Should Moab raise its minimum wage of $7.25 an hour to $15?
Learn the pros and cons when the Grand County High School debate team argues the issue at a mock congress on Monday, Nov. 14, at the Moab Arts and Recreation Center, 111 E. 100 North.
Those who have never seen a student congress will be impressed by how professional and knowledgeable the students are, GCHS debate coach Carrie Strecker said.
There’s a joke inside the student debate world that kids’ congresses accomplish more than the real Congress in Washington, D.C., Strecker said.
“There will be no 20 hours of reading Dr. Seuss,” she promised.
Students will be prepared to speak on either side of the minimum wage issue, and answer, on the spot, questions posed by other students.
“It’s not scripted,” said Strecker, who expects 10 to 15 students to participate.
The Grand County League of Women Voters invited the high school debate team to tackle the topic because it’s “of interest to the community,” LWV vice president Darcey Brown said. The nonpartisan group presents topical issues in monthly programs that are open to the public.
The senior debate team captain, 17-year old Tobin Wainer, will call on different students to stand and give speeches about the merits or detriments to raising Moab’s minimum wage. Students will also be called on to ask questions of the speaker.
“One of the biggest things debate club has taught me is how to think critically,” said Wainer, who has spent four years on the team. “You have to be able to argue both sides and actually see both sides (of an issue).”
While the event is free, the debate team is accepting donations to help fund its trip to a tournament the following weekend in Tempe, Arizona, at Arizona State University. Additionally, local businesses have donated items for which the team will be selling raffle tickets at the mock congress.
Attending debate tournaments hosted by universities is a good way for students to see college campuses, Strecker said.
Strecker used to teach high school debate in Tillamook County, Oregon, where she saw many students apply to colleges where they had participated in tournaments.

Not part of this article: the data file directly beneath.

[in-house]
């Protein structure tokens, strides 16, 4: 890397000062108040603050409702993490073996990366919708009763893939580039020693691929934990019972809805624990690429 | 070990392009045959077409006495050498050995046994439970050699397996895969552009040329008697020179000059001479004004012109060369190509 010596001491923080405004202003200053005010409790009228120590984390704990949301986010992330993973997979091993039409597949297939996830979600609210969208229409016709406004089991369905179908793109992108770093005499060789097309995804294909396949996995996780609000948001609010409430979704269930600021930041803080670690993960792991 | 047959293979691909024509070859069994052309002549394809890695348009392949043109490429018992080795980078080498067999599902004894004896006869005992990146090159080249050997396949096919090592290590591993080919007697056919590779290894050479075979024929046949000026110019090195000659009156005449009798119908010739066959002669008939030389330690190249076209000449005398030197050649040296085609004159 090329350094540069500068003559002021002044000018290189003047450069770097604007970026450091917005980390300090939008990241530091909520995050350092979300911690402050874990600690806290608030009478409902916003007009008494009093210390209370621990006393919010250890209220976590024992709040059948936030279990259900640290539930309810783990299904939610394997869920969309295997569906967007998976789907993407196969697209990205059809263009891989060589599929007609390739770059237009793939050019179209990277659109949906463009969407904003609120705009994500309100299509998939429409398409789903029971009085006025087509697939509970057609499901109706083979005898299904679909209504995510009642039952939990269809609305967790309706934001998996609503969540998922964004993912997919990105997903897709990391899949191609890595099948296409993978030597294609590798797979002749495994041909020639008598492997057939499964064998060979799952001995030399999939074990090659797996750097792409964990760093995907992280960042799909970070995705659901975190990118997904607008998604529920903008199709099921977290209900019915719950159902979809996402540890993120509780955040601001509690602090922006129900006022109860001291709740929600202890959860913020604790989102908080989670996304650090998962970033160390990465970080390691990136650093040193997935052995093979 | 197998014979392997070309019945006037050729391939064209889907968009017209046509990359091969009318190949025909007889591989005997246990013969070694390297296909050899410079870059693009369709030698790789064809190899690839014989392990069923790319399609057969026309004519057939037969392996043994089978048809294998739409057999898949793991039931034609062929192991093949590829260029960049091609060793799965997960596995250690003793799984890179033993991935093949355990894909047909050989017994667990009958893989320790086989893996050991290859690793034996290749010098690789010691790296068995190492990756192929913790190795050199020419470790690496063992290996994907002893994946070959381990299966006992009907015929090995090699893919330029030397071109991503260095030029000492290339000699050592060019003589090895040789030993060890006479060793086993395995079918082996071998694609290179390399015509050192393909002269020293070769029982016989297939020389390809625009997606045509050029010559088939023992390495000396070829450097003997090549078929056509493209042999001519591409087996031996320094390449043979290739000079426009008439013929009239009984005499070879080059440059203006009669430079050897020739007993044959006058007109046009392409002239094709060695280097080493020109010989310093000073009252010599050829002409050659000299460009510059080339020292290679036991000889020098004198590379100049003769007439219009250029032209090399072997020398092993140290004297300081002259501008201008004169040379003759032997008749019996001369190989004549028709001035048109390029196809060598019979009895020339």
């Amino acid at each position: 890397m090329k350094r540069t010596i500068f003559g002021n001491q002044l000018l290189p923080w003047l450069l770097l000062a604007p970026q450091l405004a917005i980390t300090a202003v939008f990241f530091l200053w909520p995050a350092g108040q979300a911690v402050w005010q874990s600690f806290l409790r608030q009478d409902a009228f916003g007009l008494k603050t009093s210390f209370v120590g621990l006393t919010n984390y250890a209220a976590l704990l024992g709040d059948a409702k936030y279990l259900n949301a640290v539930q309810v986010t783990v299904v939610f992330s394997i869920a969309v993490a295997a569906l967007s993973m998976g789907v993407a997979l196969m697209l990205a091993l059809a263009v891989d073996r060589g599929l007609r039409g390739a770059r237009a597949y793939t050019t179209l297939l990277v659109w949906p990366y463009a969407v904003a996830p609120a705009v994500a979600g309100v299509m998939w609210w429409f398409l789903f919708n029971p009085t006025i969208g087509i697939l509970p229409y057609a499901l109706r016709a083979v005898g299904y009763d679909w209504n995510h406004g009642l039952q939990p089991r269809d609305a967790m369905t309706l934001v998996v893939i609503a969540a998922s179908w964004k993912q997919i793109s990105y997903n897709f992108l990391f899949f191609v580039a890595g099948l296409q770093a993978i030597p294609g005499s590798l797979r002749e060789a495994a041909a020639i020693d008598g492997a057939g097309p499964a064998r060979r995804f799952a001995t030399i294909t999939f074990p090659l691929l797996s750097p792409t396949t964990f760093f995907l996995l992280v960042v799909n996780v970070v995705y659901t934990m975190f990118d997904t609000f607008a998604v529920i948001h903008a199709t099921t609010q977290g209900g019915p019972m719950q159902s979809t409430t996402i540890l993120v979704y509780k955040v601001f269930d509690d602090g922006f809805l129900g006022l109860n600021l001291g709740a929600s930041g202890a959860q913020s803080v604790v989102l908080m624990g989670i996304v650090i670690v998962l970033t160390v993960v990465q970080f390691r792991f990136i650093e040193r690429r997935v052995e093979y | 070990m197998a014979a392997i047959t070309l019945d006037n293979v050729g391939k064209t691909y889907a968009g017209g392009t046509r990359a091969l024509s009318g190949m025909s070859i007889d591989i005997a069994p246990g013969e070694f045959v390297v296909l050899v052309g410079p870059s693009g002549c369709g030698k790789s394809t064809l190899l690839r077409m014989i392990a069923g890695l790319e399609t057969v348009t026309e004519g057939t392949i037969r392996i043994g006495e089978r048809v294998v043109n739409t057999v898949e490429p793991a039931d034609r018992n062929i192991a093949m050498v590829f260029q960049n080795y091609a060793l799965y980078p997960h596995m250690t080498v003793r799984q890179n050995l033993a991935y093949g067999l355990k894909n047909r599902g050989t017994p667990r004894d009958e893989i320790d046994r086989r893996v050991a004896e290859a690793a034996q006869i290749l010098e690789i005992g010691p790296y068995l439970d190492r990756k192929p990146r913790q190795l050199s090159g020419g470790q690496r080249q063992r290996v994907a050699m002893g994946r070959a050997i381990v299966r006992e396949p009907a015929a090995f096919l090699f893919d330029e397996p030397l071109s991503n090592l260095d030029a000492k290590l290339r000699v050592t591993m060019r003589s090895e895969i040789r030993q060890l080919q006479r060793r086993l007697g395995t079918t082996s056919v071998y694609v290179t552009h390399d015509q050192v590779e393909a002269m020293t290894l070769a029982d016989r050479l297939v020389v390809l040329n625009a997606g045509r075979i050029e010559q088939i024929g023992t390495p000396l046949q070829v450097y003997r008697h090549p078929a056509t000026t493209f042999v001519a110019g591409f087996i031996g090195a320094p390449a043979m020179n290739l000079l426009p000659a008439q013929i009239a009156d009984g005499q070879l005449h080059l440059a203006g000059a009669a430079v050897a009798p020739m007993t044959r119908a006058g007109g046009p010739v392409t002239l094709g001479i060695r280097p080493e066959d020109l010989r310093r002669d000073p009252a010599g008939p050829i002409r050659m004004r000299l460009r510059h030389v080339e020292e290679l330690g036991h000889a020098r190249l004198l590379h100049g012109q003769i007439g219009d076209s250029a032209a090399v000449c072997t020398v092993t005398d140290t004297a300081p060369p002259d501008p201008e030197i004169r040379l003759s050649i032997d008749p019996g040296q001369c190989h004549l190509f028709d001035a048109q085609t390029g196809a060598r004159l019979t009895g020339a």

“We definitely have those kinds of ambitious kids here, too,” she said.
Last year, the GCHS team attended a debate tournament at Stanford University in California – which was “an amazing experience,” Wainer said.
Wainer said he’s considering becoming a lawyer, due to his experience on the debate team.
“I’ve seen a lot of kids go on to pursue law, or criminal justice,” Strecker said. “It’s a way to get kids interested in politics.”
Currently, the debate team meets after school, but starting next trimester, on Monday, Nov. 14, debate will be an elective that students can take for credit. The class is open to all grades.
“We have a lot of freshman students who are interested who will be a powerhouse in a couple of years,” Strecker said.
Involving the students in the league’s program is an attempt to reach out to a diverse audience, Brown said.
Other topics that the league has presented in the past include affordable housing, prison relocation and school performance.
“We try to present all sides although we do take a position ultimately,” Brown said.
The league generally meets on the second Monday of the month at 5:15 p.m., with no meeting in December. Meetings are open to the public and typically held at the Grand County Public Library, 257 E. Center St. – although this month’s mock congress meeting will take place at the MARC.
High school students think on their feet at Nov. 14 mock congress
What: Mock congressional session debating the minimum wage
When: Monday, Nov. 14, at 5:15 p.m. Doors open at 5 p.m.
Where: Moab Arts and Recreation Center, 111 E. 100 North
Cost: Free; donations encouraged